Indie rockers Little Comets become first band to play gig around Great North Run route

Indie rockers Little Comets made a big impression at the Great North Run.
Little Comets, from left Mickey Coles, Matt Hall and Rob Coles, on the Great North Run finish line.Little Comets, from left Mickey Coles, Matt Hall and Rob Coles, on the Great North Run finish line.
Little Comets, from left Mickey Coles, Matt Hall and Rob Coles, on the Great North Run finish line.

The band, made up of Jarrow brothers Rob and Mickey Coles and Washington’s Matt Hall, became the first band to play a gig while doing the Great North Run at the same time.

The band performed around 50 songs and each played an acoustic guitar while tackling the 13.1-mile route.

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They were inspired to take on the challenge to raise funds for Cardiomyopathy UK after meeting fan Jim Lynskey, who has lived with dilated cardiomyopathy, a condition in which the heart becomes enlarged and cannot pump blood efficiently, since being seven-days-old, having had cardiac arrests at eight and 17 and numerous surgeries and procedures.

Lead singer Rob, 33, said: “It was surreal doing a gig around the run – it was amazing but it was hard running with our guitars and singing all the way round.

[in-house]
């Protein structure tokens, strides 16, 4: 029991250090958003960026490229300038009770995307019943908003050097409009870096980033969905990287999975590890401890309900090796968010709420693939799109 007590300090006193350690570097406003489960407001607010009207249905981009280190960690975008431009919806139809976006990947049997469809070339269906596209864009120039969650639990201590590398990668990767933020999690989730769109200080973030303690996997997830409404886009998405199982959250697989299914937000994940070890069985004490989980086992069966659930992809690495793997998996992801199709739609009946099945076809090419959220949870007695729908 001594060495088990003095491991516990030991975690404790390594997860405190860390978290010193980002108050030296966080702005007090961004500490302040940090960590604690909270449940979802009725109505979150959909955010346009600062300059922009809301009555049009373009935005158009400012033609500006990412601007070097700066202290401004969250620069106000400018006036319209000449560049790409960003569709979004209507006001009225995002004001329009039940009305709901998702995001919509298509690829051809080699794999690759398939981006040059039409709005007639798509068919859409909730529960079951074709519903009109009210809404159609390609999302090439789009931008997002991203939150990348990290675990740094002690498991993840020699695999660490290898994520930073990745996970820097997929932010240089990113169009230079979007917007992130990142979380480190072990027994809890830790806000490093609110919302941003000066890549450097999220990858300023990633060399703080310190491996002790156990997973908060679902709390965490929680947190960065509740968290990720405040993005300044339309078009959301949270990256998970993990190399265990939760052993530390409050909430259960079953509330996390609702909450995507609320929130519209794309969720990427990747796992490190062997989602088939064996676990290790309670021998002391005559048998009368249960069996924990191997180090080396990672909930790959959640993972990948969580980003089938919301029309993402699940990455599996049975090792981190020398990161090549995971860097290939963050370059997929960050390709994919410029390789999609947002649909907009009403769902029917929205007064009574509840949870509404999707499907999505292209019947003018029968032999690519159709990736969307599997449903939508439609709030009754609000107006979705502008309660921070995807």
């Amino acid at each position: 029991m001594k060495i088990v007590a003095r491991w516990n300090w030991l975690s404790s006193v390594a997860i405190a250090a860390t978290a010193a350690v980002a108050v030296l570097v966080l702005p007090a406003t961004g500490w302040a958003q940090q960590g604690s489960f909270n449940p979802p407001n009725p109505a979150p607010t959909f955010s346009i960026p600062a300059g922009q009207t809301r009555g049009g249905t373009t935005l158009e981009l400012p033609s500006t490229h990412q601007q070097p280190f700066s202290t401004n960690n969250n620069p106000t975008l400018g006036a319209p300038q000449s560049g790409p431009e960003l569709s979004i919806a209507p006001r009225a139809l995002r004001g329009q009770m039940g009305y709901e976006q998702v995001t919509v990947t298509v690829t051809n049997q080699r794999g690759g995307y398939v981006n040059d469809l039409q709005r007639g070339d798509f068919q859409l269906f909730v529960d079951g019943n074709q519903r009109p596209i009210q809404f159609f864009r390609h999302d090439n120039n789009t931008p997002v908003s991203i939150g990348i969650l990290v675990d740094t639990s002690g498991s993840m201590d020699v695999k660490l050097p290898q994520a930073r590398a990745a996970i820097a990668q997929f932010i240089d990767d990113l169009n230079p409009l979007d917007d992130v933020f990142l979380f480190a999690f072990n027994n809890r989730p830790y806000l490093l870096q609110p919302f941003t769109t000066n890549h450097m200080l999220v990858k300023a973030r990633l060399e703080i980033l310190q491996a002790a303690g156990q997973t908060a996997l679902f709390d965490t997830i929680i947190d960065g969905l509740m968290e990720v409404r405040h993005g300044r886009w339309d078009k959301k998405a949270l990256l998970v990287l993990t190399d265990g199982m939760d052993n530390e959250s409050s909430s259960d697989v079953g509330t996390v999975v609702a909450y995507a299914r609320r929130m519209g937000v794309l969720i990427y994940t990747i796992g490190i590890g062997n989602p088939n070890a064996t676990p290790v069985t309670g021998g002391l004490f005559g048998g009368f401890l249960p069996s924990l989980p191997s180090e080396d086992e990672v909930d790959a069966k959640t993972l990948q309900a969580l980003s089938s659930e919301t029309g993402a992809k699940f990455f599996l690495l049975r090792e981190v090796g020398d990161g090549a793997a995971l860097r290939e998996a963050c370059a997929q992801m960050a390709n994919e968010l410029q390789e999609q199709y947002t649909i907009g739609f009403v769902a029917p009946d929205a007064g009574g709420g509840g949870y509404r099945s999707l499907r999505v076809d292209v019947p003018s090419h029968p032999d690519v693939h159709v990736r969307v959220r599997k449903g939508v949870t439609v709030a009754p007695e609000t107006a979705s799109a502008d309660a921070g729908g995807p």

“We did it in 2hr 30mins but we hadn’t really set a time, we just watched out for the landmarks and kept going.

“It was great when we got to Fellgate because a lot of our friends were there to cheer us on and then my mam and dad were at Simonside with my partner Jo, my son William, who’s four, and lots of our family.

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“We started off with a set of 20 songs then when we’d done them we went back to the ones that worked the best, or the upbeat ones that would keep our pace, and we must have done 40 or 50 all together.

“Lots of people were cheering for us along the way but I bet some people were wishing we’d shut up as well. It was really difficult to run with our guitars though, and Matt actually clocked someone in the head with his at one point.

“We weren’t really running with our guitars when we were training and we didn’t realise how tricky it would be when we were in the crowd.

“People will suddenly stop running in front of you and you have to dodge around them and lift your guitar out of the way at the same time and we didn’t really think about that before the run.”

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Rob has taken on the Great North Run twice before, but for his band mates, it was the first time.

He added: “Being the first band to do this is great, but it was Jim’s story that really made us want to do it.

“He asked us to do a gig at his uni to raise money for the charity, but we decided to do something a bit different and I came up with this idea when I was out for a run one night.

“We’ve raised around £3,500 so we’re really pleased, but we’ve also raised awareness and hopefully we’ve encouraged some people to sign up to be an organ donor.

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“We met Jim at the end as well, which was so amazing. It took a lot of planning to get him here but it was great to see him at the finish line.

“We all want to do the Great North Run again, but I think we’ll leave the guitars at home next time.”